The menu navigation design for this release is pretty good overall and it keeps its focus on the men of the show rather than the two women that are in it, which is a welcome change of pace. The two discs use different artwork as it brings together three of the men in their suits as they sit around and engage in friendly activities that highlights their personalities a little bit. That takes up the bulk of the menu screen with its static image while the right has the navigation itself which doubles as the pop-up during playback. That’s done with a black and blue design that breaks out the episodes by number and title with a white highlight that makes it all easy to read and to see what you have selected. Submenus are minimal with just language and extras, of which there are little, and it’s quick and easy to access with a good flow during both the top level and during playback. It’s not a fantastic menu but it’s one that serves the material well and is easy to use while setting the right mood.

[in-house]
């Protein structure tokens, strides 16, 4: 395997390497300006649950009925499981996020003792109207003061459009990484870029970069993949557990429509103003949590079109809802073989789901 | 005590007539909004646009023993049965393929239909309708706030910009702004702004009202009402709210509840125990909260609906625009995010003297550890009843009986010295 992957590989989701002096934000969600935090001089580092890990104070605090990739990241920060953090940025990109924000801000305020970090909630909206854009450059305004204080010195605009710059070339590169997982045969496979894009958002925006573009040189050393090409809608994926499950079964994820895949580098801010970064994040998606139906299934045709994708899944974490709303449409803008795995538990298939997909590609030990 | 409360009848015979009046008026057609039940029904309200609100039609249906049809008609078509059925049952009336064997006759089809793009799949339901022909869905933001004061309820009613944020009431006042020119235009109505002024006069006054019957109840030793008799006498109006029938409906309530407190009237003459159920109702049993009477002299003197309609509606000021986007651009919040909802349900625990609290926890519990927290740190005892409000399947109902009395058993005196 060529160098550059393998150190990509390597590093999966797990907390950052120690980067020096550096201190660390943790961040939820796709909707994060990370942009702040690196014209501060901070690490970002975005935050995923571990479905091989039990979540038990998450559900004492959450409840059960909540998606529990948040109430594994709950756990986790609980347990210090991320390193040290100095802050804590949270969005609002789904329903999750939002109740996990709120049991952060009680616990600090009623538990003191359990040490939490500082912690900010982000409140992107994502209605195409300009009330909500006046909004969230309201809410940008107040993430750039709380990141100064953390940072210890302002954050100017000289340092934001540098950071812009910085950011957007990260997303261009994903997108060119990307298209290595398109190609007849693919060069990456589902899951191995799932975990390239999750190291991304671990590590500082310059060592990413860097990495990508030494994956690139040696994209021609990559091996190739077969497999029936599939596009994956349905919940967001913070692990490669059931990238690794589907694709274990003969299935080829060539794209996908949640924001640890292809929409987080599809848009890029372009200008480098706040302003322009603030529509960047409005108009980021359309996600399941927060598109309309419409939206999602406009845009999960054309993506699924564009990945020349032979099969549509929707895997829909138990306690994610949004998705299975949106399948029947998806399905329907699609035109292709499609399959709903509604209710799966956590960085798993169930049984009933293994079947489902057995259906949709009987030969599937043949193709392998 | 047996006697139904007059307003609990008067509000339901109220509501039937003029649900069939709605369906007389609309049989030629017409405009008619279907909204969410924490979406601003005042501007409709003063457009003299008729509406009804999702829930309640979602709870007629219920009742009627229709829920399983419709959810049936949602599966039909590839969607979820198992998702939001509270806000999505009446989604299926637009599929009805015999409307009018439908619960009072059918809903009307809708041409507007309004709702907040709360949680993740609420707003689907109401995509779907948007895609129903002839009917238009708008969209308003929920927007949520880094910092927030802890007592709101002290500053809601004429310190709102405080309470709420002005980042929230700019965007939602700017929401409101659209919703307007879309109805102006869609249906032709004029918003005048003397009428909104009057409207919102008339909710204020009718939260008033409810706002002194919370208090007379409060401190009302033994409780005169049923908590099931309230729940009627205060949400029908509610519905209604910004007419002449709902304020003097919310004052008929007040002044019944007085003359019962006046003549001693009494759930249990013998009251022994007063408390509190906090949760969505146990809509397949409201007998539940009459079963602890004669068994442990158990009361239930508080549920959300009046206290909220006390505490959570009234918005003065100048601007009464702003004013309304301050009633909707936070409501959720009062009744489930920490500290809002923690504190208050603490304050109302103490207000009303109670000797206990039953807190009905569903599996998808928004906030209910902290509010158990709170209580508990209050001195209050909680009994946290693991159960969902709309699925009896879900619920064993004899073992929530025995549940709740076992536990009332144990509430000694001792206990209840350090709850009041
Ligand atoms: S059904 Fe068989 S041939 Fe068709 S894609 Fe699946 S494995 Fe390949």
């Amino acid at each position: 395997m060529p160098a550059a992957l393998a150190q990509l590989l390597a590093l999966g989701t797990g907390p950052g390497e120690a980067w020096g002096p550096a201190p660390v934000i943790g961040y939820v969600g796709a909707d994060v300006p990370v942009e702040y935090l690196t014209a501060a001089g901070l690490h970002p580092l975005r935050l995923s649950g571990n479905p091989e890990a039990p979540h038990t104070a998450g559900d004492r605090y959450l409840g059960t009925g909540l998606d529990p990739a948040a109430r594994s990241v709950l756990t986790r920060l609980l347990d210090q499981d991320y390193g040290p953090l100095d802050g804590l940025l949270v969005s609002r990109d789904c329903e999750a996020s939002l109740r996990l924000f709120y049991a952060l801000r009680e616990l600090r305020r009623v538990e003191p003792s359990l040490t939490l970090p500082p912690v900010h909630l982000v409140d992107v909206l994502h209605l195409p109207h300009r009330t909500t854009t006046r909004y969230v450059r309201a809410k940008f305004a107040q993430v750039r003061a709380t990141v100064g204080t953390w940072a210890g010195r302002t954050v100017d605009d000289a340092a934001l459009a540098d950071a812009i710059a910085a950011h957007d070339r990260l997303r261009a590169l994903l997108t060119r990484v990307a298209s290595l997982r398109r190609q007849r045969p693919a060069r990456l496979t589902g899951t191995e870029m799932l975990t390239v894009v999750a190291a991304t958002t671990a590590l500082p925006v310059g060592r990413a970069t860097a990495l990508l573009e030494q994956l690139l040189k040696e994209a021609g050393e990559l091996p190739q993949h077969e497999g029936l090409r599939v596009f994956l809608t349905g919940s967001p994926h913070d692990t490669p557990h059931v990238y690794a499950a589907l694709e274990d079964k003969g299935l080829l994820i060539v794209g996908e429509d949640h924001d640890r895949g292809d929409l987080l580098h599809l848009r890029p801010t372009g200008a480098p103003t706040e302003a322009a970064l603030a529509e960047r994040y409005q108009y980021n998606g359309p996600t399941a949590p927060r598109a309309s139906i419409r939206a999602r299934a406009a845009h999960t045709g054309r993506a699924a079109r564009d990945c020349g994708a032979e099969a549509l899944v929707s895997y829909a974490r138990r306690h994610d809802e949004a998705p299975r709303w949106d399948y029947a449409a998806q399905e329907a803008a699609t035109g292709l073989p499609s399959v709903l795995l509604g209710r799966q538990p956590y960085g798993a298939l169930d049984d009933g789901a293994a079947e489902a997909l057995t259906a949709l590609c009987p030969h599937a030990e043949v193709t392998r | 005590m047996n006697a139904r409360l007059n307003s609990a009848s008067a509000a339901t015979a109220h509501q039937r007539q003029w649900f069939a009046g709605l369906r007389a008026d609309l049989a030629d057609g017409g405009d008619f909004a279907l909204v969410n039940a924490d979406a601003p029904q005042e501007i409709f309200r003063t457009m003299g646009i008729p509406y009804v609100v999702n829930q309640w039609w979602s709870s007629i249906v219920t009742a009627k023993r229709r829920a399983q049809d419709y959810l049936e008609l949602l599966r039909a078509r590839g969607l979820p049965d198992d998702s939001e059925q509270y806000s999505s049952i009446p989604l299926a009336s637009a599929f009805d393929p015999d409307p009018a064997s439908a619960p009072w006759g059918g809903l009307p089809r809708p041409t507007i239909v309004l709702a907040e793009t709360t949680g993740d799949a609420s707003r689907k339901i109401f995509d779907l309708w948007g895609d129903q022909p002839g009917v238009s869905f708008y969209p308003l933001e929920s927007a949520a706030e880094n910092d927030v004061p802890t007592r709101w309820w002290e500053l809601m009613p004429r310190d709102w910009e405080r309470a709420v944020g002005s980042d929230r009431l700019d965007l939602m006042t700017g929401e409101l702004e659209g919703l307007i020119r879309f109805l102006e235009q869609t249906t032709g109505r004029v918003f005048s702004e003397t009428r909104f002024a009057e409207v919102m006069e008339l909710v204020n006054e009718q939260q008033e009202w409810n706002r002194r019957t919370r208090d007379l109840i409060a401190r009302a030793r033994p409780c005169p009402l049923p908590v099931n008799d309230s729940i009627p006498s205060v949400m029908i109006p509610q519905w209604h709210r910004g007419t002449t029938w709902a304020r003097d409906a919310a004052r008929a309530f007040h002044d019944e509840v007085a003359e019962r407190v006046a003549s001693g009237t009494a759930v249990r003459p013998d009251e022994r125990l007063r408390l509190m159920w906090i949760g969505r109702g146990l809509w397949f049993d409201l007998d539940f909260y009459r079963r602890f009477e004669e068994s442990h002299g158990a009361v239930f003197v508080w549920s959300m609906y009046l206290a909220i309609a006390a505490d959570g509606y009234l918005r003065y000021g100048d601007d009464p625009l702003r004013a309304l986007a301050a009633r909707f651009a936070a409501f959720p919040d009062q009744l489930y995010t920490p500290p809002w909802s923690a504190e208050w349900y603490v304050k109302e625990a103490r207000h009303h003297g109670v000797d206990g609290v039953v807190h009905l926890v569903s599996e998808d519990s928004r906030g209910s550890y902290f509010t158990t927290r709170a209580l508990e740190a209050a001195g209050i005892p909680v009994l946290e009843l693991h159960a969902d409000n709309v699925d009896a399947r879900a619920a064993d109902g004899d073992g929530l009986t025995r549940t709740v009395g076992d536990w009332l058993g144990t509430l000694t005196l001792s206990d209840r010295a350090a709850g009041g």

The only extras included with this release are the clean versions of the opening and closing sequences.
Content: (please note that content portions of a review may contain spoilers)
Based on the video game of the same name that saw release in the fall of 2011, La storia della Arcana Famiglia is a twelve episode series and OVA to arrive from JC Staff and is a fun little show that works well in providing action and locale that also works better in marathon form than it did for me in simulcast form. Taking place in the Mediterranean sea on an island known as Regalo, we’re introduced to the varied group of people that protect it from all sorts of threats. That group is known as the Arcana Famiglia and it definitely has a fun bit of a mafioso feel to it as we get a group of young men and women that wear black and white suits with varied colored ties to help give it all a little bit of pop. With the region being so bright and outgoing with colors, buildings and the scenery in general, JC Staff gives it a really strong look here with the detail and the architecture.